# construct the center of a given circle

*[Euclid, Book III, Prop. 1]* Find the center (http://planetmath.org/Center8) of a given circle.

Since, in Euclidean geometry^{}, a circle has one center only, it suffices to construct a point that is a center of the given circle.

Draw any chord $\overline{AB}$ in the circle, and construct the perpendicular bisector^{} of $\overline{AB}$, intersecting $\overline{AB}$ in $C$, and the circle in $D,E$.

Let $O$ be the center of the circle; we will show that $O$ is the midpoint^{} of $\overline{DE}$. Note that in the diagram below, $O$ is purposely drawn not to lie on $\overline{DE}$; the proof shows that this position is impossible and that in fact $O$ lies on $\overline{DE}$. It then follows easily that in fact $O$ is the midpoint of $\overline{DE}$.

Since $O$ is the center of the circle, it follows that $OA=OB$. Since $\overline{DE}$ bisects $\overline{AB}$, we see in addition that $AC=BC$. $\mathrm{\u25b3}ACO$ and $\mathrm{\u25b3}BCO$ share their third side, $\overline{OC}$. So by SSS, $\mathrm{\u25b3}ACO\cong \mathrm{\u25b3}BCO$, and thus, using CPCTC, $\mathrm{\angle}ACO\cong \mathrm{\angle}BCO$. But $\mathrm{\angle}ACO+\mathrm{\angle}BCO={180}^{\circ}$, so $\mathrm{\angle}ACO$ and $\mathrm{\angle}BCO$ are each right angles^{}. Thus $O$ in fact lies on $\overline{DE}$.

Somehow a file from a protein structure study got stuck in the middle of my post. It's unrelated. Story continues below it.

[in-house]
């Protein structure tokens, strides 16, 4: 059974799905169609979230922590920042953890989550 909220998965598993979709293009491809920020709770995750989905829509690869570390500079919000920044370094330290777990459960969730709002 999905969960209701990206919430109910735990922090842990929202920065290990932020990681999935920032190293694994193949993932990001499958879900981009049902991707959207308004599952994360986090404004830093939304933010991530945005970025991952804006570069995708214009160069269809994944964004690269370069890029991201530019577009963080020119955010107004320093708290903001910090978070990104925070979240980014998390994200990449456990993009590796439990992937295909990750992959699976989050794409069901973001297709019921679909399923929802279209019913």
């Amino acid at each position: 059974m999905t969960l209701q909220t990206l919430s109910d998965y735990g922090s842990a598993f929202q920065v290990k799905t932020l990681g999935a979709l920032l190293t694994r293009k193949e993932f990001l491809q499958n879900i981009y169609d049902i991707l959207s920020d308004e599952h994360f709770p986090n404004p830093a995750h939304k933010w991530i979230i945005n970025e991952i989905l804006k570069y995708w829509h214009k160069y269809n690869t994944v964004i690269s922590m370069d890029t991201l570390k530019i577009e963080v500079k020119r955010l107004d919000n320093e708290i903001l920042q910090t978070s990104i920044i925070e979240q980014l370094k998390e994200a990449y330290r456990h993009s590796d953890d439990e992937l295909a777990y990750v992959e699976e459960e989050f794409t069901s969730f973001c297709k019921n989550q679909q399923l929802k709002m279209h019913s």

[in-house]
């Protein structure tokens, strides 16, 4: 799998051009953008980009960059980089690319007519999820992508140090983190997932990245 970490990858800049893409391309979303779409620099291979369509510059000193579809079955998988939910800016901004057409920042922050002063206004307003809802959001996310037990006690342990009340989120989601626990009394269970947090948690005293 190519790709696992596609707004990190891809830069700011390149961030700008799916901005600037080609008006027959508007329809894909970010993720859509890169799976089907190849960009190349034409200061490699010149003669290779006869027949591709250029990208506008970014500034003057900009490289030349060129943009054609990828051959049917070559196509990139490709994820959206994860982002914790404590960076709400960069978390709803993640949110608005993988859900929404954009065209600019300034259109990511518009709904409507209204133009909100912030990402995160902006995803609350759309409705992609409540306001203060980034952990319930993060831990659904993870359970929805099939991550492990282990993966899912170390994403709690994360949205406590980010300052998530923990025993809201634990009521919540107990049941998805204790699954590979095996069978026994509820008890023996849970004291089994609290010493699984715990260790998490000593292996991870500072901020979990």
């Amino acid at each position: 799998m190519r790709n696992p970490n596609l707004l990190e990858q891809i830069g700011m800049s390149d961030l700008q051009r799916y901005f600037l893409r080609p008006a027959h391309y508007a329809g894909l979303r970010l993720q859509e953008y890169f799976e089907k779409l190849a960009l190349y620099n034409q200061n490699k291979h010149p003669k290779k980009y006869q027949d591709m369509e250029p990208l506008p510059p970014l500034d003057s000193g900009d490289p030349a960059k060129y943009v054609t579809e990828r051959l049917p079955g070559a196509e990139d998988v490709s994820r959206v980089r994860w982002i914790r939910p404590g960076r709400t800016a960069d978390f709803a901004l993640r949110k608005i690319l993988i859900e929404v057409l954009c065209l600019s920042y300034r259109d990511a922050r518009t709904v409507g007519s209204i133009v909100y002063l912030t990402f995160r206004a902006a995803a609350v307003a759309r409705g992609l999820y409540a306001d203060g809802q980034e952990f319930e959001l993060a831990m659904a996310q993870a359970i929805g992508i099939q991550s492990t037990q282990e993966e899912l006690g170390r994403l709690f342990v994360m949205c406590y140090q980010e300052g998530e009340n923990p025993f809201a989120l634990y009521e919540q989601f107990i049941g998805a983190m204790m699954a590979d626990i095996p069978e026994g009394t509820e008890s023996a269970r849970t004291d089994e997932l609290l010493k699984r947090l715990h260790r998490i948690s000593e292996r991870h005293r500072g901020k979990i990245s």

However, since $O$ is the center of the circle, it must be equidistant from $D$ and $E$, and thus $O$ is the midpoint of $\overline{DE}$.

Title | construct the center of a given circle |
---|---|

Canonical name | ConstructTheCenterOfAGivenCircle |

Date of creation | 2013-03-22 17:13:41 |

Last modified on | 2013-03-22 17:13:41 |

Owner | rm50 (10146) |

Last modified by | rm50 (10146) |

Numerical id | 9 |

Author | rm50 (10146) |

Entry type | Derivation |

Classification | msc 51M15 |

Classification | msc 51-00 |

Related topic | CompassAndStraightedgeConstructionOfCenterOfGivenCircle |